Thursday, Feb. 4, 2016
Efforts to reduce cellphone use while driving hindered by enforcement concerns
Using a cellphone while driving, especially if the driver is a teen, is known to be unsafe and a distraction. House Bill 2241 is an effort to take phones out of the hands of young drivers, but law enforcement says the proposed legislation would be difficult to enforce.
Rep. Karen Fann, R-Prescott, proposed a bill that would prohibit use of mobile phones by drivers with instruction permits and teen drivers who are within their first six months of having a license. This would not apply after a driver’s 18th birthday or in emergency situations.
The bill has been assigned to the traffic and infrastructure committee, and a hearing is expected within the next two weeks.
Rep. Randall Friese, D-Tucson, a co-sponsor of the bill, said House Bill 2241 is a logical step in working toward creating the safest conditions for drivers.
“Clearly a distracted driver is a driver who is at risk to cause injury to themselves or another,” he said. “When you’re talking about a driver who is just learning how to drive, and add distraction on top of that, that is a recipe for disaster.”
Phoenix Police Department Det. Joe Bianchi said the bill would be a good start, but enforcement of it would be difficult and unlikely.
The age-specificity of the bill targets what Friese called a “‘vulnerable population,” but Bianchi said this distinction presents an issue when catching someone committing the offense.
“I’m not going to know, looking at the driver next to me, are you 16 years old and you have your class G driver’s license in the first six months,” he said. “I’m not going to have any idea.”
Catching cellphone use while driving and tracking it in all situations depends completely on the people involved.
“We have to rely on witness statements, observations and then the drivers themselves,” Bianchi said.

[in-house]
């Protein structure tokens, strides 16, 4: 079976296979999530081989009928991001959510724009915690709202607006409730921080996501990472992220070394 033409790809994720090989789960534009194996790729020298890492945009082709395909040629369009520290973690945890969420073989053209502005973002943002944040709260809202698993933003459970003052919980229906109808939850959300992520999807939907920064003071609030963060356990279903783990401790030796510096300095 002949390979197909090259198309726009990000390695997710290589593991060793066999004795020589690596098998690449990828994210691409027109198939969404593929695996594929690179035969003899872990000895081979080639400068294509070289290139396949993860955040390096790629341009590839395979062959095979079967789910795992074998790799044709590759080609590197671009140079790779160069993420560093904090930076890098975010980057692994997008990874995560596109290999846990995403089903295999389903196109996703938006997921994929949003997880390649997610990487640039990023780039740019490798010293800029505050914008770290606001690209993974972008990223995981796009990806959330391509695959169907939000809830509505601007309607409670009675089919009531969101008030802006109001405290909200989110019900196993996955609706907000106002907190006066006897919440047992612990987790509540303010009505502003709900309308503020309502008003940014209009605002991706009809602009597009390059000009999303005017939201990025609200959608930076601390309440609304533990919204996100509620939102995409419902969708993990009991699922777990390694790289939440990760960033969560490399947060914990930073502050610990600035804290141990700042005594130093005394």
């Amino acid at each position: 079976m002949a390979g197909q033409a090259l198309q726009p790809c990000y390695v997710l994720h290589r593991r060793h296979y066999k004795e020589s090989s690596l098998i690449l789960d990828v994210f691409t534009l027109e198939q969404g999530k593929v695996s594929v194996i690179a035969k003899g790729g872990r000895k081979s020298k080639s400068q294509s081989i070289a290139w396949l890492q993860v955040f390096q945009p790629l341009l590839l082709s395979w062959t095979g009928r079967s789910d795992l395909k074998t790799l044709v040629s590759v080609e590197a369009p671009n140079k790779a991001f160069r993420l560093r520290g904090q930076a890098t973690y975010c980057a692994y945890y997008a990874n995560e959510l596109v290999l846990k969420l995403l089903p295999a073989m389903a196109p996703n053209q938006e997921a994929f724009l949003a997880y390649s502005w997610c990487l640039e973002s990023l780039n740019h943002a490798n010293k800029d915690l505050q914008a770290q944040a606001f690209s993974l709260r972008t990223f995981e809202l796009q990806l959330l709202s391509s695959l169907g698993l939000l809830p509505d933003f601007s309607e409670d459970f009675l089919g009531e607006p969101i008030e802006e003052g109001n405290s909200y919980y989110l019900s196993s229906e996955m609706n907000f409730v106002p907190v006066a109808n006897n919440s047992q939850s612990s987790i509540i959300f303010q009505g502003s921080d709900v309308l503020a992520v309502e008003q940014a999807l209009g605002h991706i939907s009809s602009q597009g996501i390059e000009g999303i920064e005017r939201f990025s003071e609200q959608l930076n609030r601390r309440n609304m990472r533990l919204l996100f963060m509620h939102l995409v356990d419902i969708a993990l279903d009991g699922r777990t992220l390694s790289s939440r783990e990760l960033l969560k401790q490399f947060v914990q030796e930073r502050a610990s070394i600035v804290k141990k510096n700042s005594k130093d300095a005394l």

If an incident occurs, the driver or other witnesses would need to say that the driver was using a phone.
“Most people do not say they are using their cellphones. “We don’t know unless you tell us,” Bianchi said.
The easiest way for police officers to enforce a law addressing cellphone use while driving would be to ban all types of use (texting, speaking on the phone, looking up directions, etc.), for everyone, Bianchi said.
“If you have a cellphone in your hand, you’re breaking the law,” he said. “That’s something that the police department can enforce easily.”
Mark Breyer, a personal injury and wrongful death attorney, said the bill is only the beginning of tackling distracted driving, and although it is not guaranteed to solve the issue, it should be enacted.
“At a minimum instead of saying the bill won’t do enough, so let’s do nothing – how about we say, a bill like this is a good start,” Breyer said.
Bianchi and Alberto Gutier, Director of the Arizona Governor’s Office of Highway Safety, said education is the best way to spur a reduction in the use of cellphones while driving.
“People need to see the consequences,” Gutier said.